Chester-le-Street has had its fair share of notable people over the years. Some were born here in the town; others were born close by, and some came here to live from elsewhere. This is not a definitive list and those shown here are just a few picked at random. Some you may be familiar with; some may be new to you. If you feel that someone could be added to this list, then please get in touch with us through our Contact Us page.

Arthur Carver

Arthur Carver was for many years a highly respected member of the 2nd Scout Group and progressed through the ranks to eventually become their life president. He had his own barber’s shop on the Front Street, where heated discussions on the topics of the day were thrashed out.

Donald Owen Clark

Donald’s claim to fame centres on his bravery and devotion to duty when he helped save the lives of his crew mates after their ship was torpedoed during World War II. He is commemorated in the Parish Church and his name has been a source of inspiration for Chester-le-Street Sea Cadets.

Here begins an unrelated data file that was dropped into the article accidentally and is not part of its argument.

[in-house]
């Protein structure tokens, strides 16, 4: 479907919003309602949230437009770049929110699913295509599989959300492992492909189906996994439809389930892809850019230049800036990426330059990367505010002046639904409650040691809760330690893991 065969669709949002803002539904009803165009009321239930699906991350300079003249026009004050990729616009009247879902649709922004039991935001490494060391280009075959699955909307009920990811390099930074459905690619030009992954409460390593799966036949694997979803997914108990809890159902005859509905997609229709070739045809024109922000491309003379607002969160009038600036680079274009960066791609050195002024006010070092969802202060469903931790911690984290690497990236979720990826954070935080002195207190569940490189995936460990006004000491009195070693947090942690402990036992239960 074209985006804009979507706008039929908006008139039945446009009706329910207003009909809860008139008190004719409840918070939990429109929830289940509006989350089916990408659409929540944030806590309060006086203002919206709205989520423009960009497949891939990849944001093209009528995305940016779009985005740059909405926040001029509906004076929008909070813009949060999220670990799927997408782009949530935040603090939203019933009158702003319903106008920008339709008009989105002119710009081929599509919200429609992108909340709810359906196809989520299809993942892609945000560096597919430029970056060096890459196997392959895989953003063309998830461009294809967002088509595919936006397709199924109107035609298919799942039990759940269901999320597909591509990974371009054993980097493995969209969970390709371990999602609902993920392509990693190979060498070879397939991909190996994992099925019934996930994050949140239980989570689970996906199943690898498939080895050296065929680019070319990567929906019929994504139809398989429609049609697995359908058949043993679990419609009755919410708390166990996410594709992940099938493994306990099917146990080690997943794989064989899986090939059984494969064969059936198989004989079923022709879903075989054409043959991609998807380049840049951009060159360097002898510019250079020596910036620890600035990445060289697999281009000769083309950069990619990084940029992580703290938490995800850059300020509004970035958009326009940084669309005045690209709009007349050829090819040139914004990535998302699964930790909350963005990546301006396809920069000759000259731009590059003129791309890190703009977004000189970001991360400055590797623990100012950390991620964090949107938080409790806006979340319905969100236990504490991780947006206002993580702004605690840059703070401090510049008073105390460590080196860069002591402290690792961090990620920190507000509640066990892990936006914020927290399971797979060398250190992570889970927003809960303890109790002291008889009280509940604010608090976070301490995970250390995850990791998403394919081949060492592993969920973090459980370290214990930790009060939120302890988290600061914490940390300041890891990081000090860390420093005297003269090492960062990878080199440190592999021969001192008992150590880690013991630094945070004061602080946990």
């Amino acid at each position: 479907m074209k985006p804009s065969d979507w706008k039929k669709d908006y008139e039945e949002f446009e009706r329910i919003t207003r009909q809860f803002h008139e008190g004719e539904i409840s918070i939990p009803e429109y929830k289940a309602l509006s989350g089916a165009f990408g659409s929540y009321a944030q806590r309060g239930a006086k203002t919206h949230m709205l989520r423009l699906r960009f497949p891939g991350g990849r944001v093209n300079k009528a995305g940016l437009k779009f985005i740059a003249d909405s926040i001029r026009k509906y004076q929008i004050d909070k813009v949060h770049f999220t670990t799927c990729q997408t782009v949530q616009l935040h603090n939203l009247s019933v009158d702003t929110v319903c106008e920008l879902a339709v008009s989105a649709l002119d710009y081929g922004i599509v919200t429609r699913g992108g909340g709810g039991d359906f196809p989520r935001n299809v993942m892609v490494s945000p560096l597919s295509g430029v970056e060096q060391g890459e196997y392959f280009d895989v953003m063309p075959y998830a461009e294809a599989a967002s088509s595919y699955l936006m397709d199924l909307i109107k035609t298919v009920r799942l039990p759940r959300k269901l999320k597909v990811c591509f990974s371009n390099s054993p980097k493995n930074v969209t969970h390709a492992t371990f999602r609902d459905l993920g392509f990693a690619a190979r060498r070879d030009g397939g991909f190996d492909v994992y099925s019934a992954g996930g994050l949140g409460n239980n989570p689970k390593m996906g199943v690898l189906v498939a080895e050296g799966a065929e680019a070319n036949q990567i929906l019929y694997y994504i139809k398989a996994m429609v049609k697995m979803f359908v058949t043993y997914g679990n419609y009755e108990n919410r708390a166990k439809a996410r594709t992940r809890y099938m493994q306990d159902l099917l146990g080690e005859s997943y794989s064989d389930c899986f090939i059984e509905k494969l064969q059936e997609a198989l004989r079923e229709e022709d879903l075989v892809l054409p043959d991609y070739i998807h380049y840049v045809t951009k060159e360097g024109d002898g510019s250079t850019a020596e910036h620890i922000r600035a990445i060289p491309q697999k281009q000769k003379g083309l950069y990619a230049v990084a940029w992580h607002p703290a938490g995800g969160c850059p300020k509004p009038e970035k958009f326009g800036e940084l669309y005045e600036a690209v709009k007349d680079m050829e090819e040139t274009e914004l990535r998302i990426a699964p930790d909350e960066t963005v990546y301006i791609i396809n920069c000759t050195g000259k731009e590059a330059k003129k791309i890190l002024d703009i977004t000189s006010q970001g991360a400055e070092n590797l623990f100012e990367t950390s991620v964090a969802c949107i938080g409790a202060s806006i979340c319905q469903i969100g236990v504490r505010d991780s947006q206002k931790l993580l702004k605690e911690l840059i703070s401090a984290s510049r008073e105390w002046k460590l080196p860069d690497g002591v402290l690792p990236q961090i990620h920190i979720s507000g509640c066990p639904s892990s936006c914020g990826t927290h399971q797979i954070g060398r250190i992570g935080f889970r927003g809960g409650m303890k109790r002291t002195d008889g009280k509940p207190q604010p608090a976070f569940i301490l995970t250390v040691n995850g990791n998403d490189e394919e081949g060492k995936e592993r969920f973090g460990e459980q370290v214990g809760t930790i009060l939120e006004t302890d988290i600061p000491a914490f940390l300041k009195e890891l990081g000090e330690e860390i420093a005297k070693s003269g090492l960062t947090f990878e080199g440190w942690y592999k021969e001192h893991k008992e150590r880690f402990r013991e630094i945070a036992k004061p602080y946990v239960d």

Vincent “Bush” Parker

Born “Vincent Wheatley” in Chester-le-Street, following the early death of his mother, Vincent was adopted by his Aunt and Uncle and immigrated to Australia. He returned to England to join the RAF, but was shot down during the Battle of Britain and captured by the Germans, eventually ending up in the high security prison Colditz Castle, where he rubbed shoulders with such men as Douglas

Sir Lindsay Wood

Wealthy land and colliery owner and benefactor for many causes in the town particularly the Workhouse. He lived in the Hermitage the only remaining Grand House in the town.

Charles Rollo Barrett

A Mining Engineer who lived at Whitehill Hall, contributed much to town. Lost his son Lindsay in 1916 and he died suddenly a year later, just two days before the family were due to move to the nearby Pelaw House.